CPB – Subsidizing American Culture or Unnecessary Intermediary

Should the CPB continue to receive tax payer dollars?

On one hand, the Corporation for Public Broadcasting funds some of the most well known American culture icons – Sesame Street, Clifford the Big Red Dog, Nightline, among them. Programs and lessons that shaped my childhood and the childhoods of everyone I know.

On the other hand, the CPB is structured in such a way that the reigning administration pulls the purse strings. As Mike O’Connor has stated repeatedly, “he who pays the piper calls the tune.”

This begs the question on the definition of “public”. Are we talking “publicly funded” or “created by the public”?. Tax dollars are public monies funding all sorts of services only a subset of us (the public) agrees with at any given time; highways, Medicare, Iraq War, education, parks, space travel. Seems to me, financing extremely large projects that none of us can accomplish individually is what governments and taxes are for. Whether we as individual investors fully appreciate them or not. Does the CPB’s mission fall into the ‘bigger than all of us’ category?

The fact you’re reading this weblog means CPB’s current model is expiring. As Jeff Jarvis states, It’s time to..

“Reexamine the mission of public broadcasting in an era when the public can broadcast.”

The no-barrier-to-entry of weblogs, podcasts, and videoblogs has caused an explosion in self-publishing. All produced independent of CPB funding. From this public is “created by the public” angle KYOU – a Clear Channel AM station – may actually be more public than NPR.

If I’m reading CPB’s site accurately, a full 26% of their funding comes from memberships. Less than 15% of their funding is from Congress – about $370 million dollars. If as Evol mentions, $370 million breaks down to $1.25 per year per American, then we need to find a way for each American to easily – and independently – invest $12.50 to continue supporting public broadcasting. Making it easier for citizens to become customers as Doc Searls states. Ideally on a per-production basis rather than at the network level. This will transform the “money sucks but we need to pay the electric bill” fund drives to an actual marketplace where Americans have direct control over what’s called “public broadcasting.”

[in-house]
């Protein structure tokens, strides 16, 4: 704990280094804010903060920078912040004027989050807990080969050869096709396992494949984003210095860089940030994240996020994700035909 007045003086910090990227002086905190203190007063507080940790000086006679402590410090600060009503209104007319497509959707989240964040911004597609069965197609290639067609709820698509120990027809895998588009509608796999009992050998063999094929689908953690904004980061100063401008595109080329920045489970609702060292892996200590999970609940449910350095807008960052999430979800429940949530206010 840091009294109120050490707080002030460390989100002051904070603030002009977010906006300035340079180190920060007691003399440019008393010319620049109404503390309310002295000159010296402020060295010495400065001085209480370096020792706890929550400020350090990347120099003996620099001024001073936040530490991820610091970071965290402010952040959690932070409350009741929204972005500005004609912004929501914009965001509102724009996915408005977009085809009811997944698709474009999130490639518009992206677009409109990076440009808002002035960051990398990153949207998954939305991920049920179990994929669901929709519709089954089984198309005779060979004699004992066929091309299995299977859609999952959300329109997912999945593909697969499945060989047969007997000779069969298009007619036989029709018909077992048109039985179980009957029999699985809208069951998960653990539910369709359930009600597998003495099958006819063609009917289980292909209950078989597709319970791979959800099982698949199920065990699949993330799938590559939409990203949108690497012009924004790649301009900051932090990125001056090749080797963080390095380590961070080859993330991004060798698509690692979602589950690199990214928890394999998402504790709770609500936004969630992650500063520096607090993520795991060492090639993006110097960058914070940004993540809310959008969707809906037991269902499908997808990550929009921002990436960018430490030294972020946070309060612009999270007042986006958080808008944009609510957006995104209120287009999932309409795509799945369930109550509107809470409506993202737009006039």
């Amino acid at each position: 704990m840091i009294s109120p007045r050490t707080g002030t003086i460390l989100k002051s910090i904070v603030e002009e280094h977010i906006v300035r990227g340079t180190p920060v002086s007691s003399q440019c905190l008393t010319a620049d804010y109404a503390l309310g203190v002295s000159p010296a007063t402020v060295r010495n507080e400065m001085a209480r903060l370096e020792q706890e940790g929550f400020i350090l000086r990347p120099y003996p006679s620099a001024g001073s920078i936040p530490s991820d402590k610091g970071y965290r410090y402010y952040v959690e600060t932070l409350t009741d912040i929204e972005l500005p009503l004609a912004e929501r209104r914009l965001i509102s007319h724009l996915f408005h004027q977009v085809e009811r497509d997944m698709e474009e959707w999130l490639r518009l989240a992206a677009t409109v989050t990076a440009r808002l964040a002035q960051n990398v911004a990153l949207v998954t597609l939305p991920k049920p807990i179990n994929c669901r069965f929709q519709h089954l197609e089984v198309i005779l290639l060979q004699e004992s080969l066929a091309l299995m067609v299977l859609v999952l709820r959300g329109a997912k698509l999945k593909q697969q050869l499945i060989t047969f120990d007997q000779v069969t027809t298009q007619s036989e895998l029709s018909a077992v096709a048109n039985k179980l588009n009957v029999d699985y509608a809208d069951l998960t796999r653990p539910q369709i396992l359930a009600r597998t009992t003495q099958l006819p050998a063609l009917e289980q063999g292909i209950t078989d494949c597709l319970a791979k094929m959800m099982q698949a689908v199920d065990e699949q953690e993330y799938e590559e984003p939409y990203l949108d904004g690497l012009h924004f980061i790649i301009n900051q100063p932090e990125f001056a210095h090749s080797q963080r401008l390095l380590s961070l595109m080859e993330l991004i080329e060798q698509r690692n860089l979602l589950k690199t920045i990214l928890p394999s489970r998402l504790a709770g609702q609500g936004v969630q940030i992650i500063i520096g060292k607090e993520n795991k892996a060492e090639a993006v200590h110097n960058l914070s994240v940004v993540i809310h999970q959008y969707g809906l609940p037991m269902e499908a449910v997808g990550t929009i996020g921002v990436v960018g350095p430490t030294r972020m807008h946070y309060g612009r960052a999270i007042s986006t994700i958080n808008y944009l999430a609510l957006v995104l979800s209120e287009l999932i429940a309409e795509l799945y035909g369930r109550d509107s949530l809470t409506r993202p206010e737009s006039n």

With this, I challenge PBS to change the “take action now” link at PBS.org from “call your congressman” to “give us $12.50”. Same challenge for NPR. Hell, I’ll happily flag my $12.50 for experimental and new programs.

Otherwise next year, it’ll be deja vu all over again.

One Reply to “CPB – Subsidizing American Culture or Unnecessary Intermediary”

  1. That’s whut UMMM sayin’ Garrick!

    Good points, all. The current model forces local NPR affiliates into a competition for donations in the same market. No franchise business gives away product in the same “sales” area and survives in a competitive environment.

    So, either CPB/PBS/NPR needs to restructure to function in a competitive environment or it needs to be funded, in the public interest, as the national treasure it is.

    Privatizing everything in the government is not answer… the incessant attacks of CPB funding is an effort to do exactly that to an institution that should be held in the public trust.

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